Also, the Dallas Fed Manufacturing Activity gauge, a regional economic indicator, fell to negative 7.4, missing the consensus projection of positive 8.5.

Economists' consensus views are proving far too bullish. Last week, Goldman Sachs trimmed its year-end S&P 500 target from 1,500 to 1,450, still suggesting that the benchmark stock index could gain another 8.4%.

Other researchers offer similar targets. JPMorgan has a year-end target of 1,475. But will the index reach that target without further stimulus? One indicator suggests that it is possible. Despite weaker-than-expected economic data and growth and earnings downgrades of late, leading economic indicators are still on solid footing. The Conference Board gauge declined modestly in April, to 114, hurt by higher unemployment claims and fewer building permits.

Researchers forecast, on average, real GDP growth of 3.3% in the second quarter, 3.3% in the third quarter and 3.4% in the fourth quarter of 2011, followed by a modest tapering into 2012. First-quarter GDP, at 1.8%, showed that the pace of expansion fell markedly as a result of the Japanese earthquake disruption. Yet the national unemployment rate fell to 8.9% from 9.6% in the fourth quarter. There are other reasons to follow U.S. markets at this juncture.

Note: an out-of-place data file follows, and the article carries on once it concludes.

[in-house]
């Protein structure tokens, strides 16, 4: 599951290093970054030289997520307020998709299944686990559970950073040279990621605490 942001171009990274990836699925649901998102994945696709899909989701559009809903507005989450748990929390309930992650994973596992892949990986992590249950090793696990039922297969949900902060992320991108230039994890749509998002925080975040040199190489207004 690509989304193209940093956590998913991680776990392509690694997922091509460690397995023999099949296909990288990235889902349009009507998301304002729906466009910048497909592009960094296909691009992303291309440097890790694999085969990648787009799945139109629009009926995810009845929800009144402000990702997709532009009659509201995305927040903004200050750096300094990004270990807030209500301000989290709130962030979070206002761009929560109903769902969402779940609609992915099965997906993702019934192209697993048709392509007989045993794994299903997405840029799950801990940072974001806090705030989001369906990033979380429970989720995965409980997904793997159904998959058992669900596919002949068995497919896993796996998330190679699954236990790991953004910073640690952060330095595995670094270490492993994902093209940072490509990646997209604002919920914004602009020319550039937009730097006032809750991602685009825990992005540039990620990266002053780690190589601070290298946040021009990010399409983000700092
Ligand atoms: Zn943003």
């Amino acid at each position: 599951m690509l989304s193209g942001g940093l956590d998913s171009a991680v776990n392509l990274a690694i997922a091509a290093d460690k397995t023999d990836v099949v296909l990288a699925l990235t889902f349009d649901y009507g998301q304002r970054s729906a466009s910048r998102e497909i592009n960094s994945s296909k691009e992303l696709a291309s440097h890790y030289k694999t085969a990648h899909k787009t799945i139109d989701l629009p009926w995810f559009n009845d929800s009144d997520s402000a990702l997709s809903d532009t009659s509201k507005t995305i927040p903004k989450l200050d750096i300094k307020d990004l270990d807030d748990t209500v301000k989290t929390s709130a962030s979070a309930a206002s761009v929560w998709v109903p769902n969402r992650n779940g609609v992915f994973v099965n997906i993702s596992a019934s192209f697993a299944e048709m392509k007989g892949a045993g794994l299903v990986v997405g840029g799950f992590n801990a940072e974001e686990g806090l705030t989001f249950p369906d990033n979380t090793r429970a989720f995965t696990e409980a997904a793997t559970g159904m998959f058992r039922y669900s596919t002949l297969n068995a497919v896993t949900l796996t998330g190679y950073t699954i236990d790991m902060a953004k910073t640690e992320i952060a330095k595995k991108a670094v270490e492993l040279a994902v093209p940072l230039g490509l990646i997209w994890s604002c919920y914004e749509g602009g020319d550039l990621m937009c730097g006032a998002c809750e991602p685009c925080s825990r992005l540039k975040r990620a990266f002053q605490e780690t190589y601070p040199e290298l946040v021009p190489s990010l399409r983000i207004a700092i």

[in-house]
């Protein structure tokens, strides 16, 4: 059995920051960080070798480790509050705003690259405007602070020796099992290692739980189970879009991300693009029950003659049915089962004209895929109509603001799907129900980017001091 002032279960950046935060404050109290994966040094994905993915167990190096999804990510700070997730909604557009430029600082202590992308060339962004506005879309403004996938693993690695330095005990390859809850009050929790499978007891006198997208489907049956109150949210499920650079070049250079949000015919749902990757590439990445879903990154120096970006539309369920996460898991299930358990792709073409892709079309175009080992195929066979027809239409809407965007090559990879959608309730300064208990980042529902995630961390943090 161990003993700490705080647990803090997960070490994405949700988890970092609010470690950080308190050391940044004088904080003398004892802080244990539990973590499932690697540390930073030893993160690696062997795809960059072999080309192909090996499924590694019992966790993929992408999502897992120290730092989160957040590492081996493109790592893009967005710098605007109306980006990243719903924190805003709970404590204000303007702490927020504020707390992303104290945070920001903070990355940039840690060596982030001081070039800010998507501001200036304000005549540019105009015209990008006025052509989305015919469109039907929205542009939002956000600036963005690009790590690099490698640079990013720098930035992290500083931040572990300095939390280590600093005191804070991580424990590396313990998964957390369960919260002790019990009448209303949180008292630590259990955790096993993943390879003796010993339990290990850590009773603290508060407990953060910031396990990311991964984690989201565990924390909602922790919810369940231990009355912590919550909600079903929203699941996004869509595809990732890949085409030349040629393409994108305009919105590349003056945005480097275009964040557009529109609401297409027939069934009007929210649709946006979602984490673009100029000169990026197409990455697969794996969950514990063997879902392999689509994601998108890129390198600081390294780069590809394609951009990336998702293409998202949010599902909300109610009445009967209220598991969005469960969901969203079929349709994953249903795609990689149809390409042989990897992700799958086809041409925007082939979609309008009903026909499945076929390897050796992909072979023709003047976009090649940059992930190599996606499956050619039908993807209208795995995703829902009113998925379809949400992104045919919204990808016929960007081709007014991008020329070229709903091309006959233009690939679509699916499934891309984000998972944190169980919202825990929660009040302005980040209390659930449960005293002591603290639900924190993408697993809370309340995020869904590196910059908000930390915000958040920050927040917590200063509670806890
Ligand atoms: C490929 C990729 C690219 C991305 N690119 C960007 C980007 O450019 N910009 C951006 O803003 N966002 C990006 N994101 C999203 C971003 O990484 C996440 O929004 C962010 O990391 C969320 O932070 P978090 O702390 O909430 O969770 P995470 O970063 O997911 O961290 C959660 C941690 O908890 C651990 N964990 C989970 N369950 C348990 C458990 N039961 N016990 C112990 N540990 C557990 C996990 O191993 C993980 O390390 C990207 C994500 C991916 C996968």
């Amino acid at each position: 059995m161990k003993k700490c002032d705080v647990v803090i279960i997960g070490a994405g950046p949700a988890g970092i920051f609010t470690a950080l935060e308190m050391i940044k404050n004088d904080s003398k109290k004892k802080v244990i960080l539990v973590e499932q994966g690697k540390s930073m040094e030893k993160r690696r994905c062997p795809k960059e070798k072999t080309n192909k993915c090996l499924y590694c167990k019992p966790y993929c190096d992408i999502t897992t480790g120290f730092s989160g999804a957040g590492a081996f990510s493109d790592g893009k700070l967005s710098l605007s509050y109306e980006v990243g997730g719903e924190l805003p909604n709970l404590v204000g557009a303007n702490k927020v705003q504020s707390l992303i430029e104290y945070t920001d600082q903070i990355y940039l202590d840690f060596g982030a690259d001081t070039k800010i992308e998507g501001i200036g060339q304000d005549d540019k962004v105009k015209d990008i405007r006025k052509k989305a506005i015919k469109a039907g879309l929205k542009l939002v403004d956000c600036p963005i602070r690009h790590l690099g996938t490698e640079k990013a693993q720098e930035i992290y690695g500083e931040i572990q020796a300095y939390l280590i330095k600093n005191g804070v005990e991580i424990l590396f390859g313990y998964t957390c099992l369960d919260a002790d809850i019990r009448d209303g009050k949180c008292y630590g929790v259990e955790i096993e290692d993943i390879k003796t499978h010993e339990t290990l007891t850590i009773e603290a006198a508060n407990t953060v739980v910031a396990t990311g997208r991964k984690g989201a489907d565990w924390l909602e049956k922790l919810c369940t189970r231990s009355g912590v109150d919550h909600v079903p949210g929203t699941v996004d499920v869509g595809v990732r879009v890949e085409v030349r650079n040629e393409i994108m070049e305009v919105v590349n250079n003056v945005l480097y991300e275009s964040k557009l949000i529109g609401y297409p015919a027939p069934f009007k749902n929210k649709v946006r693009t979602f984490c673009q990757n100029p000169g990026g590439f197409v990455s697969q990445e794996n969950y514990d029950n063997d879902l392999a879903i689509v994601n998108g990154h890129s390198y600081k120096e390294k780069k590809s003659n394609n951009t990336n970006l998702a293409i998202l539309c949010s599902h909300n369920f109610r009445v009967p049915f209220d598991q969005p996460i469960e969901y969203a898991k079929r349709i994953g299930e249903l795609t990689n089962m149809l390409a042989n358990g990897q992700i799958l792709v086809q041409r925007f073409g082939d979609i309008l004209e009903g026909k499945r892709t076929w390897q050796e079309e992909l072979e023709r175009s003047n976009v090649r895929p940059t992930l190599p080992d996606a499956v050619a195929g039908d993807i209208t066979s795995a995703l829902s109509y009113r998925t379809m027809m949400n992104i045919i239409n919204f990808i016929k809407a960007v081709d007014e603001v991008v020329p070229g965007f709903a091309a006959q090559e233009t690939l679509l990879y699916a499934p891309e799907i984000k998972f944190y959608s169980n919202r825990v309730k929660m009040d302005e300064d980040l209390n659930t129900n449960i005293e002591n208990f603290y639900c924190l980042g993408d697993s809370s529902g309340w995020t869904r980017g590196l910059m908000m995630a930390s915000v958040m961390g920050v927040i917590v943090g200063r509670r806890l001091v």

Following QE1's conclusion, at the end of the first quarter of 2010, the S&P 500 suffered. According to David Rosenberg, the closely followed contrarian economist at Gluskin Sheff, between QE1's conclusion and Fed Chairman Ben Bernanke's hint that QE2 was impending, the S&P 500 shed 153 points, defensive sectors outperformed, corporate bond spreads widened, oil dropped from about $84 a barrel to $75 and the dollar strengthened, albeit marginally. The one commodity that outperformed was gold. A similar risk-off trade may be under way in the following weeks.

However, one thing is certain: The Fed is absolutely committed to ensuring economic growth. And since fiscal right-sizing is now inevitable, easy monetary policy may be necessary to offset budget cuts and the potential of entitlement reform and tax increases. In summation, interest rates, which are forecast to rise by 25 basis points during the first quarter of 2012, may need to stay low in order to ensure that the expansion persists. Whether QE3 is in the pipeline remains a topic of ongoing debate in the investment community. If so, a delay is likely.